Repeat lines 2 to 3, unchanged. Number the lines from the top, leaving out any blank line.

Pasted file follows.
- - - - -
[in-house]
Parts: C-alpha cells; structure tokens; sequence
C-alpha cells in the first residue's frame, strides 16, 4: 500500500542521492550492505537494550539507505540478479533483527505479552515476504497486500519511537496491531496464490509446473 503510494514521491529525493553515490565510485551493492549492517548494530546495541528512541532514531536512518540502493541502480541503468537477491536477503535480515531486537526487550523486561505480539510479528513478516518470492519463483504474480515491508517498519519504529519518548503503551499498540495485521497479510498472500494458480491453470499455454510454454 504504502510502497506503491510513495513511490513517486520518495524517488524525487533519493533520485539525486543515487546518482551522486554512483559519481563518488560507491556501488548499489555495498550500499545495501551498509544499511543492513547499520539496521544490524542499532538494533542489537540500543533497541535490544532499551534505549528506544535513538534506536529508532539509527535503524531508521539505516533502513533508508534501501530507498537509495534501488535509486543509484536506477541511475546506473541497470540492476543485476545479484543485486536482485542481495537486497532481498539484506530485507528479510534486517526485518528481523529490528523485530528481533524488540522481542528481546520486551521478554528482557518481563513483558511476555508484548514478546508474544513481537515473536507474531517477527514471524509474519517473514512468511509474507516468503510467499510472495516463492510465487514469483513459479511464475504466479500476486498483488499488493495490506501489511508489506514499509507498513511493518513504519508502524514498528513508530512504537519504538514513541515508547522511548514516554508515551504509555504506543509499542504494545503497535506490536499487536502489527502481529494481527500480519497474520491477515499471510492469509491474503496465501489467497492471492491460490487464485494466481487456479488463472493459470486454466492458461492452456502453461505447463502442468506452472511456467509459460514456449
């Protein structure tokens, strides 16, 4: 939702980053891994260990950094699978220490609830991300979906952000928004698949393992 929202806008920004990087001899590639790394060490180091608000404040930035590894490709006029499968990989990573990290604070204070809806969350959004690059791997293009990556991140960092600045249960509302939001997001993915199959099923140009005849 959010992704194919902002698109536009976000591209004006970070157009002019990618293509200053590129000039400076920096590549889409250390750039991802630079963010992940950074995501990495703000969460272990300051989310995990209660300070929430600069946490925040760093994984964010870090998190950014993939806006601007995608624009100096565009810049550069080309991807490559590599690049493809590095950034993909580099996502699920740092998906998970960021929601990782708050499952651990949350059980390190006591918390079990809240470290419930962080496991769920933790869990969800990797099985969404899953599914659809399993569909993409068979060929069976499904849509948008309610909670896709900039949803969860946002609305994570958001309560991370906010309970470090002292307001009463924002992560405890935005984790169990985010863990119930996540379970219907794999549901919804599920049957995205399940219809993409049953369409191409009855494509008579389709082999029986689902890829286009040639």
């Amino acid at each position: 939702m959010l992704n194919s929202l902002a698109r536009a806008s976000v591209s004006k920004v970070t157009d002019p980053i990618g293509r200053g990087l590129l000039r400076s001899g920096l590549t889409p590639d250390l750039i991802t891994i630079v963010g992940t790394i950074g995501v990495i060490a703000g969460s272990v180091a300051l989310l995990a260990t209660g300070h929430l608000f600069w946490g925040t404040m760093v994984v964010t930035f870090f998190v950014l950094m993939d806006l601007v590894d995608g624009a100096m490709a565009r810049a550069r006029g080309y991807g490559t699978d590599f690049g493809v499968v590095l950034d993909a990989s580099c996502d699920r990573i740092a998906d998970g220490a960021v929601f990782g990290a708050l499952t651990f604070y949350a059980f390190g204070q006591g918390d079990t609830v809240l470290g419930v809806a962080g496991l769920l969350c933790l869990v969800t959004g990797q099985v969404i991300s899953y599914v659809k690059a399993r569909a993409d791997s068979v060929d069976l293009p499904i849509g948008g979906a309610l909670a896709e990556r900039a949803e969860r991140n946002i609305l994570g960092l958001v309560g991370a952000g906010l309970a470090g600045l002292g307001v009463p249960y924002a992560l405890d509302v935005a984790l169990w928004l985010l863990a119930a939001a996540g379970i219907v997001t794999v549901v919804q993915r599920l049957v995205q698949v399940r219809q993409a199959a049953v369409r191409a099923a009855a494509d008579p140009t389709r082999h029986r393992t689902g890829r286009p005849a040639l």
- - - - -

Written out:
Parts: C-alpha cells; structure tokens; sequence
C-alpha cells in the first residue's frame, strides 16, 4: 500500500542521492550492505537494550539507505540478479533483527505479552515476504497486500519511537496491531496464490509446473 503510494514521491529525493553515490565510485551493492549492517548494530546495541528512541532514531536512518540502493541502480541503468537477491536477503535480515531486537526487550523486561505480539510479528513478516518470492519463483504474480515491508517498519519504529519518548503503551499498540495485521497479510498472500494458480491453470499455454510454454 504504502510502497506503491510513495513511490513517486520518495524517488524525487533519493533520485539525486543515487546518482551522486554512483559519481563518488560507491556501488548499489555495498550500499545495501551498509544499511543492513547499520539496521544490524542499532538494533542489537540500543533497541535490544532499551534505549528506544535513538534506536529508532539509527535503524531508521539505516533502513533508508534501501530507498537509495534501488535509486543509484536506477541511475546506473541497470540492476543485476545479484543485486536482485542481495537486497532481498539484506530485507528479510534486517526485518528481523529490528523485530528481533524488540522481542528481546520486551521478554528482557518481563513483558511476555508484548514478546508474544513481537515473536507474531517477527514471524509474519517473514512468511509474507516468503510467499510472495516463492510465487514469483513459479511464475504466479500476486498483488499488493495490506501489511508489506514499509507498513511493518513504519508502524514498528513508530512504537519504538514513541515508547522511548514516554508515551504509555504506543509499542504494545503497535506490536499487536502489527502481529494481527500480519497474520491477515499471510492469509491474503496465501489467497492471492491460490487464485494466481487456479488463472493459470486454466492458461492452456502453461505447463502442468506452472511456467509459460514456449